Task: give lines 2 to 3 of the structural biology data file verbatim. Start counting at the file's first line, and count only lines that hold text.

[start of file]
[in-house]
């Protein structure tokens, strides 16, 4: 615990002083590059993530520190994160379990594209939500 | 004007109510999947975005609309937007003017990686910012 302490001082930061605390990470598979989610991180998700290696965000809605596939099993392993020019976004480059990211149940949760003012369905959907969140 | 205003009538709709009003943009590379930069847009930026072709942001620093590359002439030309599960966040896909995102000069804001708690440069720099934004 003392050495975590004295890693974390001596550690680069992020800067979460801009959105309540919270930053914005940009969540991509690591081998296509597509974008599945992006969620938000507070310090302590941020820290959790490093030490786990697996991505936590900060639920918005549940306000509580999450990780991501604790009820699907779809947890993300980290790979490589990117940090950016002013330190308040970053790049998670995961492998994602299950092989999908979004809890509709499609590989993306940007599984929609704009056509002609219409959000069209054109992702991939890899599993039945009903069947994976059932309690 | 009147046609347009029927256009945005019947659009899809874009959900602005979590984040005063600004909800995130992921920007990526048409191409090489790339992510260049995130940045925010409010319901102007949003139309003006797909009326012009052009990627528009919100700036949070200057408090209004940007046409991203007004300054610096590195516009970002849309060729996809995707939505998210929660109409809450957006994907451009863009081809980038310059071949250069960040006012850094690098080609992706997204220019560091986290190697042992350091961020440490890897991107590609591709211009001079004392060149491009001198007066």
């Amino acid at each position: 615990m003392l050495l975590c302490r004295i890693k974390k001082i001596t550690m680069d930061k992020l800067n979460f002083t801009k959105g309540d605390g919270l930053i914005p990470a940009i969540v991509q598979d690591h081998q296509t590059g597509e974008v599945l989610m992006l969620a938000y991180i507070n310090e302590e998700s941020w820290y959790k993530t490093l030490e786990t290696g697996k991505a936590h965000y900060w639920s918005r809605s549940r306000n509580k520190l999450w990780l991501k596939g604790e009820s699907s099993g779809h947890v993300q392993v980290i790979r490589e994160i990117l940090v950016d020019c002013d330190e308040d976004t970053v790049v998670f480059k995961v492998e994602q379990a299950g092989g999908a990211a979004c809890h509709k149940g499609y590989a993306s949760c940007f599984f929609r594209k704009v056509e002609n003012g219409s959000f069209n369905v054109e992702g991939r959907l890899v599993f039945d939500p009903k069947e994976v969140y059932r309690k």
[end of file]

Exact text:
């Protein structure tokens, strides 16, 4: 615990002083590059993530520190994160379990594209939500 | 004007109510999947975005609309937007003017990686910012 302490001082930061605390990470598979989610991180998700290696965000809605596939099993392993020019976004480059990211149940949760003012369905959907969140 | 205003009538709709009003943009590379930069847009930026072709942001620093590359002439030309599960966040896909995102000069804001708690440069720099934004 003392050495975590004295890693974390001596550690680069992020800067979460801009959105309540919270930053914005940009969540991509690591081998296509597509974008599945992006969620938000507070310090302590941020820290959790490093030490786990697996991505936590900060639920918005549940306000509580999450990780991501604790009820699907779809947890993300980290790979490589990117940090950016002013330190308040970053790049998670995961492998994602299950092989999908979004809890509709499609590989993306940007599984929609704009056509002609219409959000069209054109992702991939890899599993039945009903069947994976059932309690 | 009147046609347009029927256009945005019947659009899809874009959900602005979590984040005063600004909800995130992921920007990526048409191409090489790339992510260049995130940045925010409010319901102007949003139309003006797909009326012009052009990627528009919100700036949070200057408090209004940007046409991203007004300054610096590195516009970002849309060729996809995707939505998210929660109409809450957006994907451009863009081809980038310059071949250069960040006012850094690098080609992706997204220019560091986290190697042992350091961020440490890897991107590609591709211009001079004392060149491009001198007066």
């Amino acid at each position: 615990m003392l050495l975590c302490r004295i890693k974390k001082i001596t550690m680069d930061k992020l800067n979460f002083t801009k959105g309540d605390g919270l930053i914005p990470a940009i969540v991509q598979d690591h081998q296509t590059g597509e974008v599945l989610m992006l969620a938000y991180i507070n310090e302590e998700s941020w820290y959790k993530t490093l030490e786990t290696g697996k991505a936590h965000y900060w639920s918005r809605s549940r306000n509580k520190l999450w990780l991501k596939g604790e009820s699907s099993g779809h947890v993300q392993v980290i790979r490589e994160i990117l940090v950016d020019c002013d330190e308040d976004t970053v790049v998670f480059k995961v492998e994602q379990a299950g092989g999908a990211a979004c809890h509709k149940g499609y590989a993306s949760c940007f599984f929609r594209k704009v056509e002609n003012g219409s959000f069209n369905v054109e992702g991939r959907l890899v599993f039945d939500p009903k069947e994976v969140y059932r309690k």